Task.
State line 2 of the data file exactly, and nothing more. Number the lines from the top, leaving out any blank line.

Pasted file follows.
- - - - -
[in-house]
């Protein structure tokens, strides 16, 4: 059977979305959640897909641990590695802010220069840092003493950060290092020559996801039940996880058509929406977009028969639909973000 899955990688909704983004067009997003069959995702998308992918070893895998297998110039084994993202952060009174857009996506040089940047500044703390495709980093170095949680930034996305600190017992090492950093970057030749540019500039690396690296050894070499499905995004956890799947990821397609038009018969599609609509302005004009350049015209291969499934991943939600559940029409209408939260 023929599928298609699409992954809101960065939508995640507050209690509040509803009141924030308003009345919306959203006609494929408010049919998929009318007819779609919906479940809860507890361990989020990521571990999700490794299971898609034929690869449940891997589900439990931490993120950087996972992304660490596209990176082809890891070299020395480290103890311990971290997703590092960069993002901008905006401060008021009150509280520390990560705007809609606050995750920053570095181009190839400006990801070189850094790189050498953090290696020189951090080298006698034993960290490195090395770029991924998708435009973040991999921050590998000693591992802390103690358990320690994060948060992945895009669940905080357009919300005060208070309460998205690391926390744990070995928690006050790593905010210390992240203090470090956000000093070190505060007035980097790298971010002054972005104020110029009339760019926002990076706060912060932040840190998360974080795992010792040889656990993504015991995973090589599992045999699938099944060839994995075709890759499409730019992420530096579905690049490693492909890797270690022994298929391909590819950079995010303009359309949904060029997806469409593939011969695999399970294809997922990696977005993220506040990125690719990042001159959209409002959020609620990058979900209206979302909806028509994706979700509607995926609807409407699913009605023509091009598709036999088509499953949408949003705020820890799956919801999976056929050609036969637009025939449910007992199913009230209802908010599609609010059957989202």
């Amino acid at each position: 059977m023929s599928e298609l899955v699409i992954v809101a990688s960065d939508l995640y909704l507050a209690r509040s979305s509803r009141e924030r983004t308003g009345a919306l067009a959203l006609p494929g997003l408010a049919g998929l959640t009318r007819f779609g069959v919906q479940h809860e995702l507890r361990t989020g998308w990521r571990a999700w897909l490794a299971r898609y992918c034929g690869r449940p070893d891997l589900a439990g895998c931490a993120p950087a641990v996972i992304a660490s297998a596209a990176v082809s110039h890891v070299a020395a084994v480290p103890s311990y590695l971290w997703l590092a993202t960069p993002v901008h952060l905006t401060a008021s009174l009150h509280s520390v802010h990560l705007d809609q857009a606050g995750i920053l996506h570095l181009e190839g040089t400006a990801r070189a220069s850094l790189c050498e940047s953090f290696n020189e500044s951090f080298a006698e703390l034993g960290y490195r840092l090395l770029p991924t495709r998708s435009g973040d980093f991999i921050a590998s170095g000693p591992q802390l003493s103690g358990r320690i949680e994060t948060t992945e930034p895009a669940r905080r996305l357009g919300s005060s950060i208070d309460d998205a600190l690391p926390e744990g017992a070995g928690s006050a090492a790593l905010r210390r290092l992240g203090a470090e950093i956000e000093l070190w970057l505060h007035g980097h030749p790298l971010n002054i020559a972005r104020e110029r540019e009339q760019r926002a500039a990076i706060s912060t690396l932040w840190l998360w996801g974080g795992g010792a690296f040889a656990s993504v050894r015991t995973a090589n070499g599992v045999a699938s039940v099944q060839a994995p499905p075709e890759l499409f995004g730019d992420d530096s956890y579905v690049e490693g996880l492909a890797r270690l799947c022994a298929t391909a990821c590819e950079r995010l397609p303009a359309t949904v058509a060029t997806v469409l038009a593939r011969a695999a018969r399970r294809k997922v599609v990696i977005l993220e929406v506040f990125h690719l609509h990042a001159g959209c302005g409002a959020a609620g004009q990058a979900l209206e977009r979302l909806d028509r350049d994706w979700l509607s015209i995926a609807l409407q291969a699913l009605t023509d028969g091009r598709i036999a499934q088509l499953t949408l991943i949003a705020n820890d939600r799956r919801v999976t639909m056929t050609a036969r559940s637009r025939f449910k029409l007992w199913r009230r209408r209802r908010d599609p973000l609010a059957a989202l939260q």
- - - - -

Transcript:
């Protein structure tokens, strides 16, 4: 059977979305959640897909641990590695802010220069840092003493950060290092020559996801039940996880058509929406977009028969639909973000 899955990688909704983004067009997003069959995702998308992918070893895998297998110039084994993202952060009174857009996506040089940047500044703390495709980093170095949680930034996305600190017992090492950093970057030749540019500039690396690296050894070499499905995004956890799947990821397609038009018969599609609509302005004009350049015209291969499934991943939600559940029409209408939260 023929599928298609699409992954809101960065939508995640507050209690509040509803009141924030308003009345919306959203006609494929408010049919998929009318007819779609919906479940809860507890361990989020990521571990999700490794299971898609034929690869449940891997589900439990931490993120950087996972992304660490596209990176082809890891070299020395480290103890311990971290997703590092960069993002901008905006401060008021009150509280520390990560705007809609606050995750920053570095181009190839400006990801070189850094790189050498953090290696020189951090080298006698034993960290490195090395770029991924998708435009973040991999921050590998000693591992802390103690358990320690994060948060992945895009669940905080357009919300005060208070309460998205690391926390744990070995928690006050790593905010210390992240203090470090956000000093070190505060007035980097790298971010002054972005104020110029009339760019926002990076706060912060932040840190998360974080795992010792040889656990993504015991995973090589599992045999699938099944060839994995075709890759499409730019992420530096579905690049490693492909890797270690022994298929391909590819950079995010303009359309949904060029997806469409593939011969695999399970294809997922990696977005993220506040990125690719990042001159959209409002959020609620990058979900209206979302909806028509994706979700509607995926609807409407699913009605023509091009598709036999088509499953949408949003705020820890799956919801999976056929050609036969637009025939449910007992199913009230209802908010599609609010059957989202």